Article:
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Saturday, October 13, 2012

Wanted: One Mouser Cat

Must be willling to work nights.  During day must assume another identity so as not to traumatize resident dog.  Mouser Cat must possess keen mousing skills and be able to dispose of all remains before sunrise.  Salary commensurate with experience and results.  Please come for interview in a disguise.

Thursday, October 11, 2012

"Next to the Last of the Mohicans"

I like this guy.  He exhibits pluck and exudes savoir faire, no?  Furthermore, I can relate to him.  That guy in history who "also ran".  The common foot soldier in the historical battle that turns the tide of history.  The inconspicuous mother of a statesman that sways the masses.  The best friend of James Dean or the next door neighbor of Albert Schweitzer.  A small peg in the wheel that moves the history of mankind forward whose name will only be known to a small handful.  My fifty ninth year seems to be rolling out as highly introspective.  I want to hit 60 with a splash.  Perhaps it's the significance of yet another decade or the realization that the NEXT decade birthday I encounter may be full of drool and artificial parts.  So, in preparation for my upcoming birthday in the spring I've been striving to pack some things into this year that I may not have normally considered significant.  I'm reading 60 books, giving away 60 things, walking 60 miles, going vegetarian for 60 days, doing 60 blog posts--you get the picture.  My goal is to cap off the year with 60 miles on the Appalachian Trail if anyone would like to join me.  I realize that by going public I lay myself out for inspection.  That's OK.  Maybe someone will "go thou and do likewise."  Perhaps I'll write a book about it.  Not sure the world is on the edge of it's global seat waiting for my post-menopausal ruminations, but then again, I feel somewhat compelled to turn to the faceless throng and at least give a wave and a goofy grin...

Saturday, September 22, 2012

A Satur Day

"Oh my heck! When I want to kiss her I will!"  (a note I found in a pile today which I took from a kid last week )

Putting my finger on the pulse of just one day in my mortality...Today I
--read 14 pages from the Book of Mormon
--finished knitting the toe on grandson Pete's Christmas stocking
--fetched my Bountiful Basket
--shopped for groceries
--fed the "boys" their daily hay
--kavetsched with "Off-the-grid Bill" in the alpaca field about latter-day prophecies (watch out for the year without rain that's coming up!), hay, provident living and government grants
--washed dishes
--put away the ice cream freezer and raclette grill after locating ALL the multiple parts
--cleaned out under the sink
--herded the "girls" off the road not one, not two, not three or ever four but FIVE times!!!!!  They have become free-ranging "lawn ornaments" due to the lack of water and subsequent lack of food in their pasture
--put up an alpaca barracade of sorts using a wooden pallet, a septic tank cover, and a garden hose
--washed 5 front windows inside and out
--cut down perrenials in front
--washed bird poop off of the porch
--cleaned the remains of a dead mouse out of a drawer
--soaked a pot in which I burned apples I was cooking last week.  I'm afraid it's a goner.
--made a crockpot of white bean and hamhock soup
--did wash
--watched two episodes on Amazon Prime Instant View of Friday Night Lights to which I am strangely attached (Texas high school football??????  Really, Mad...)
--called an aunt and a cousin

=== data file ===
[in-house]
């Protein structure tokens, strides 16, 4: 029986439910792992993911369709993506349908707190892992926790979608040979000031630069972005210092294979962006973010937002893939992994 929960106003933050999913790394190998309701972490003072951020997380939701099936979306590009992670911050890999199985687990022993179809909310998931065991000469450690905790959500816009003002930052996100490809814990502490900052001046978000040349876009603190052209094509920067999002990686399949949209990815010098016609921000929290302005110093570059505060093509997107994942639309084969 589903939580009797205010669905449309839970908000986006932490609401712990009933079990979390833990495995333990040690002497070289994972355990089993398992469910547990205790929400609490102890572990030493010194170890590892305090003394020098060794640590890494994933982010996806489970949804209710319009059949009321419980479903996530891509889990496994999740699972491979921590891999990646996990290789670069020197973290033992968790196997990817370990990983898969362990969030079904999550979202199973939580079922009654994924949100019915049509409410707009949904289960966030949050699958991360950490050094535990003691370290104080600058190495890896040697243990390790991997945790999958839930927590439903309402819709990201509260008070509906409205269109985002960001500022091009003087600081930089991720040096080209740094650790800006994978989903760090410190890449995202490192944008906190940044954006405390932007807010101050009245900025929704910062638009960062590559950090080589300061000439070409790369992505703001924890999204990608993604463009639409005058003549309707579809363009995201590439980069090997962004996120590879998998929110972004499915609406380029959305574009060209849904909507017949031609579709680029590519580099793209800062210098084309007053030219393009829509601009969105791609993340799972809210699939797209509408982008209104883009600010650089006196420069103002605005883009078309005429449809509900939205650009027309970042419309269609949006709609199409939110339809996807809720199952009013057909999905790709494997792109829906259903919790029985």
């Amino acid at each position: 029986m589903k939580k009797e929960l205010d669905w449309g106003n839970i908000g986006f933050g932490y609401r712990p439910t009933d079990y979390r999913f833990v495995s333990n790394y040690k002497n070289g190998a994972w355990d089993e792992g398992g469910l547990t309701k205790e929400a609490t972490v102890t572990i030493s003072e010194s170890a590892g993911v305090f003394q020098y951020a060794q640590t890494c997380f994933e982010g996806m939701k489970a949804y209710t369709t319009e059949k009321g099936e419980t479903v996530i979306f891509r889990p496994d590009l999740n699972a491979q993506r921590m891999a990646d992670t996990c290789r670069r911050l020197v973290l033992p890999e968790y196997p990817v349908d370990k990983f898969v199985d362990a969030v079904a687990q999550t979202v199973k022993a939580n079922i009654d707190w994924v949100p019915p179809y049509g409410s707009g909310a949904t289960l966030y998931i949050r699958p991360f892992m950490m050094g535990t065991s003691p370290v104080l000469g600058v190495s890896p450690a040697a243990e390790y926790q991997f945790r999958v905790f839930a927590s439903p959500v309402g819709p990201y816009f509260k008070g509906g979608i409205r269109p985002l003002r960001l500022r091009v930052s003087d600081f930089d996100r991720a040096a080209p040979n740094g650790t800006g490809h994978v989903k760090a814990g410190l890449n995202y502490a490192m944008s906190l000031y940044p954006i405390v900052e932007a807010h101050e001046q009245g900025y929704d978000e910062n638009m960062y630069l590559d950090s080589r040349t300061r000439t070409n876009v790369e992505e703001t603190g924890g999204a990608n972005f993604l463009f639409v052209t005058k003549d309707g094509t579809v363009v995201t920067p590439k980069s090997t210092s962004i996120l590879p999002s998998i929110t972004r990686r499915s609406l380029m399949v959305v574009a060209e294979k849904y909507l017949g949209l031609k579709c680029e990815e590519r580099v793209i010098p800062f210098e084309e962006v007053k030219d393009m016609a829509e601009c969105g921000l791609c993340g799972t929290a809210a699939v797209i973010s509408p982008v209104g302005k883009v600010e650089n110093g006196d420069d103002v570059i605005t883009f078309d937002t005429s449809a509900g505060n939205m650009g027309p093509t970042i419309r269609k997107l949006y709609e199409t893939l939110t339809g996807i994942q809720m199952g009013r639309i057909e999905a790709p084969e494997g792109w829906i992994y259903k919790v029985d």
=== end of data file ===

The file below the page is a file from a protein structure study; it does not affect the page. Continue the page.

--fed my sourdough start
--washed off some shelves
--cleaned out my lazy Susan in the kitchen
--soaked up some gorgeous September sun with Mugsy
And now I'm taking a bowl of strawberries up to my bed where my day will end knitting and watching TV.

Friday, September 14, 2012

Eschatology and Elixirs

Eschatology i/ˌɛskəˈtɒlədʒi/ (from the Greek ἔσχατος/ἐσχάτη/ἔσχατον, eschatos/eschatē/eschaton meaning "last" and -logy meaning "the study of", first used in English around 1550)[1] is a part of theology, philosophy, and futurology concerned with what are believed to be the final events of history, the ultimate destiny of humanity—commonly referred to as the "end of the world" or "end time".

The Oxford English Dictionary defines eschatology as "The department of theological science concerned with ‘the four last things: death, judgement, heaven, and hell’."[2]

In the context of mysticism, the phrase refers metaphorically to the end of ordinary reality and reunion with the Divine..

I've never actually known what eschatology definitively meant.  Paco has responded "Eschatology" on many many occasions when I've  asked him what he will be speaking about in church.  I always assumed (using my best context clue skills) that he meant "mysteries."  So when I encountered a deep deep mystery, I immediately responded mentally with, "Ahhhhhhhh....eschatology..."   Two weeks ago I took a crockpot of pulled pork to a family picnic in Utah.  I left the leftovers with my kids and brought the pot home dirty because it looked like it might need some elbow grease to get it clean  The fact that that crockpot ended up in the back of my car trunk for 4 or 5 days and then was left on the garage floor for ahem...another 9 a topic for discussion at another time when I open myself up for "deep dark faults that we hide."  Get on to the mystery, Mad!  You're losing them!  YESTERDAY you can imagine my utter shock and incredulity when I found that crockpot--glass lid lying neatly beside it--resting in our side field out by the bonfire pit!!!!!!  Closer inspection revealed that the pot was in perfect condition and had been meticulously licked clean both inside and out!!!  And that's my story!  I immediately suspected Snoopy, the neighbor's beagle.  But HOW????????  He would have had to have drug it over a cement garage floor, through the garden boots, over the door frame, down a step and about 50 feet over rocks!!!!    Paco suspects it to be the work of a raccoon, whom he insists are very very clever.  It's the whole opposable thumb thing that has me stumped.  I'm thinking an opposable thumb would be critical to the operation.  What do you think?????  Sounds like the "end of ordinary reality" to me...